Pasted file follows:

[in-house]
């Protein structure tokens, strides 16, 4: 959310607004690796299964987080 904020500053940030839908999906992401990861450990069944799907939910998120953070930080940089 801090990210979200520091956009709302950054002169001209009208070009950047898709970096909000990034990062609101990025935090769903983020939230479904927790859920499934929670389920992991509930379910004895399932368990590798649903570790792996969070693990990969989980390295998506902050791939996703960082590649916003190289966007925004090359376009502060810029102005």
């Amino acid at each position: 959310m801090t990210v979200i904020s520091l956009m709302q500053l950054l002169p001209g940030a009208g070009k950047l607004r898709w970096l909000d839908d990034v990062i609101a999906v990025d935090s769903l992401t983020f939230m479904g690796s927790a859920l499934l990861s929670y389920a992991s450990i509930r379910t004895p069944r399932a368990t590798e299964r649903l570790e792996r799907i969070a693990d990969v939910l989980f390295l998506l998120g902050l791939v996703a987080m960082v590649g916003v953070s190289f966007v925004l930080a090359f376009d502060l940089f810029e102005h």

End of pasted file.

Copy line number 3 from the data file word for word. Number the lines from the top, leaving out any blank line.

């Amino acid at each position: 959310m801090t990210v979200i904020s520091l956009m709302q500053l950054l002169p001209g940030a009208g070009k950047l607004r898709w970096l909000d839908d990034v990062i609101a999906v990025d935090s769903l992401t983020f939230m479904g690796s927790a859920l499934l990861s929670y389920a992991s450990i509930r379910t004895p069944r399932a368990t590798e299964r649903l570790e792996r799907i969070a693990d990969v939910l989980f390295l998506l998120g902050l791939v996703a987080m960082v590649g916003v953070s190289f966007v925004l930080a090359f376009d502060l940089f810029e102005h």